This Stock Just Keeps on Rolling

But with such a reliance on acquisitions, how long can the good times last?

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The headline numbers were impressive. Valeant Pharmaceuticals (TSX:VRX)(NYSE:VRX) reported results for the fourth quarter of 2013, with both product sales and revenue numbers doubling year over year.

Cash earnings per share increased by over three quarters, while adjusted cash flow from operations was up 43%. For all of fiscal 2013, Valeant surpassed expectations on all of the measures above. The results were yet another positive surprise in a long string of successes for Valeant, whose stock has increased 10-fold over the past four years.

Last year the defining event was the U.S. $8.7 billion acquisition of eye-care company Bausch and Lomb in August, which so far has worked out very well. The division’s sales grew by 10% organically, performing very strongly in both the United States and emerging markets.

Valeant has relied heavily on acquisitions to fuel its growth ever since new CEO Michael Pearson took over, and to the company’s credit, the strategy has worked extremely well. Last year was no exception. The company has said it is looking for another transformative acquisition in 2014, and given Mr. Pearson’s track record at Valeant, this is good news for shareholders.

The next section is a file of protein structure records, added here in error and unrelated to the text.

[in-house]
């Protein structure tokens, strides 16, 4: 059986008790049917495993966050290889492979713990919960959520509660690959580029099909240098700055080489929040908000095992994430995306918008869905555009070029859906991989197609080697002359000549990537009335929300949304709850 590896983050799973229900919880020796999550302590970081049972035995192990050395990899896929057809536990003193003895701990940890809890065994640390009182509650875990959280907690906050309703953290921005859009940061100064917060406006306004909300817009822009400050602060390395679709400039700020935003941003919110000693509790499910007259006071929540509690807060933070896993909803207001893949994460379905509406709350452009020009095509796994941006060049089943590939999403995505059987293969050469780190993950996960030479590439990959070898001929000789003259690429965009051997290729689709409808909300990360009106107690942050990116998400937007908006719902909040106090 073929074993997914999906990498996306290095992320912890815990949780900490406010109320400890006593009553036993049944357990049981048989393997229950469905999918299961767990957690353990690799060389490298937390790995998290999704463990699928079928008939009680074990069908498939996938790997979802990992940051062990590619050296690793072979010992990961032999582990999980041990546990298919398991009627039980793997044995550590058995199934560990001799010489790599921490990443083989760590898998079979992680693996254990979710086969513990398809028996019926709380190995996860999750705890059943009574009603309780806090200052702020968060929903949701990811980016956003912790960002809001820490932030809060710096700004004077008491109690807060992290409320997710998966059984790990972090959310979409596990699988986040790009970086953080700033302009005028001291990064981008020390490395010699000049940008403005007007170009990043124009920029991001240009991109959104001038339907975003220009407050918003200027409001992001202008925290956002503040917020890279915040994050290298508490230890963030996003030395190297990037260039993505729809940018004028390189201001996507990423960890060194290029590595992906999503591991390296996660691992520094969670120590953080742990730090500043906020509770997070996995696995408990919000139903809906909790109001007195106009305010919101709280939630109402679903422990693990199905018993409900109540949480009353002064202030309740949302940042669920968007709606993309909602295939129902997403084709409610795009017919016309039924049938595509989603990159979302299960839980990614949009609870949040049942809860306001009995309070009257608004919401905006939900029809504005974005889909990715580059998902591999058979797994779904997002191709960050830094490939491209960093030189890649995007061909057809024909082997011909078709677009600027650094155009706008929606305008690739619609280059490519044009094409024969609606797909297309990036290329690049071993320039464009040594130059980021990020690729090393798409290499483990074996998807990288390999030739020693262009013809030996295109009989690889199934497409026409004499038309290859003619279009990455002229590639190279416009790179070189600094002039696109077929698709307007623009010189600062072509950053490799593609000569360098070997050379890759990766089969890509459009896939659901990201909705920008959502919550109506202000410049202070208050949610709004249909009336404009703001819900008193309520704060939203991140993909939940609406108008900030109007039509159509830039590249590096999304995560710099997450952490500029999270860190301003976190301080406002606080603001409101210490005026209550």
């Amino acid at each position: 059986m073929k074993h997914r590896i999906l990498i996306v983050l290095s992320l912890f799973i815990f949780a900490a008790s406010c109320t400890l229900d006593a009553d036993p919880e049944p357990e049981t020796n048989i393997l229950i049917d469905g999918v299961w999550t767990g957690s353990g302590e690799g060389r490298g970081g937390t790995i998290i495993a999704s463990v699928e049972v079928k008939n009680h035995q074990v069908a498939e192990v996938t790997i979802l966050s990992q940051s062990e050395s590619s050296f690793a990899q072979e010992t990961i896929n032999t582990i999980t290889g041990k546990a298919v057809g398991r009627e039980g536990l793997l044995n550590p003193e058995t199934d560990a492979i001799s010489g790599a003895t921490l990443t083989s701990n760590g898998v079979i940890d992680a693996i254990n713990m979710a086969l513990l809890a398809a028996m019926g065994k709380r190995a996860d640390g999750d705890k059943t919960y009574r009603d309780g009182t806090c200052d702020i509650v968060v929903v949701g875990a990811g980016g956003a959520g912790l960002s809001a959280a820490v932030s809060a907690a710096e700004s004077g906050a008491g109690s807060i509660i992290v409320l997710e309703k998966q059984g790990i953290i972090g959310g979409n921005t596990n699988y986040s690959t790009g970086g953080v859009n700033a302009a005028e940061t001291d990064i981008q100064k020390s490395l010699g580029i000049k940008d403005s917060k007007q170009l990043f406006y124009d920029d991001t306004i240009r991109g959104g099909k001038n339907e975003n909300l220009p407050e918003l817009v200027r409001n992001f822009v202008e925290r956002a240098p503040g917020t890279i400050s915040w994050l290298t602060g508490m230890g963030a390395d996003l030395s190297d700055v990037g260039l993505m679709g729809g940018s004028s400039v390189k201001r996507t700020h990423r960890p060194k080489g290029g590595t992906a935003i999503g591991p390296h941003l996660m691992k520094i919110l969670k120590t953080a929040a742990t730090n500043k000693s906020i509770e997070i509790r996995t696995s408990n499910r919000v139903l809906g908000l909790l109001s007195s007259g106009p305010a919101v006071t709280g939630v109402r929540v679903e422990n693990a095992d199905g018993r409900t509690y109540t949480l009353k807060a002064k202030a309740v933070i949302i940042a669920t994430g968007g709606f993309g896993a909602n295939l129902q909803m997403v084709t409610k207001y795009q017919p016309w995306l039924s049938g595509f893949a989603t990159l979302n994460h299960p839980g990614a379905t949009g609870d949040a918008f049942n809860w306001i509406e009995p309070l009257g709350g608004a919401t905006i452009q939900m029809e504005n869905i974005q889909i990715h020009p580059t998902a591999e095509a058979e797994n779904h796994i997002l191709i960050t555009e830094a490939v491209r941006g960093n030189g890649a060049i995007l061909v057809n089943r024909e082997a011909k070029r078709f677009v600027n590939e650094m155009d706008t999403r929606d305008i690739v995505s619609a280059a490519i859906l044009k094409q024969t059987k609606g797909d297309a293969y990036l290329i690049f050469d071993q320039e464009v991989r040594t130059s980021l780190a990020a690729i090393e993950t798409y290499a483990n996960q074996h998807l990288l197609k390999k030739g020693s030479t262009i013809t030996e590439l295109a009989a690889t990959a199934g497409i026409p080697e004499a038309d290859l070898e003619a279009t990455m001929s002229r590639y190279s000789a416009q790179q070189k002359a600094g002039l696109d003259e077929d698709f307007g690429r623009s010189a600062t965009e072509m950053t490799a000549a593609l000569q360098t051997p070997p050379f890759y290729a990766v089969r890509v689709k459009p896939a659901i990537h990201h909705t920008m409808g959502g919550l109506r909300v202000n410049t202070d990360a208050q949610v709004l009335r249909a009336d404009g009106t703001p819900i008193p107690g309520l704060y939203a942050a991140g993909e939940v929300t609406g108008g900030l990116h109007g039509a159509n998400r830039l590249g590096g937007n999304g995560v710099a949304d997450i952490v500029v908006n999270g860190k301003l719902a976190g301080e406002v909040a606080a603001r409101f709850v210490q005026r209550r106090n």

On the other hand, Valeant’s reliance on acquisitions does create concerns. Firstly, it is extremely difficult to predict where the company will be long term, or even in the medium term. Analysts have complained that this is one of the most difficult companies to model. For investors that don’t like surprises, this may be a stock to avoid.

Second, Valeant’s strategy can lead to accounting distortions. For example, the company spent less than 3% of revenues on research and development in 2013, simply because Valeant buys new products instead of developing them internally. Meanwhile Pfizer (NYSE:PFE) spent 13% of revenues on R&D and Merck & Co (NYSE:MRK) spent 17%. So even though Valeant still had to pay for its targets’ past R&D efforts (by paying up for its acquisitions), the company doesn’t have to record that cash outlay as an expense, unlike its large American rivals.

Foolish bottom line

An investment in Valeant requires placing a big trust in management, more so than for almost any other company on the TSX. Investors who emphasize predictability of earnings should look elsewhere.

But those who have put their faith in Valeant’s management have been handsomely rewarded so far. If management keeps delivering, then the good times will continue for shareholders.

This article represents the opinion of the writer, who may disagree with the “official” recommendation position of a Motley Fool premium service or advisor. We’re Motley! Questioning an investing thesis — even one of our own — helps us all think critically about investing and make decisions that help us become smarter, happier, and richer, so we sometimes publish articles that may not be in line with recommendations, rankings or other content.

Fool contributor Benjamin Sinclair holds no positions in any of the stocks mentioned in this article.

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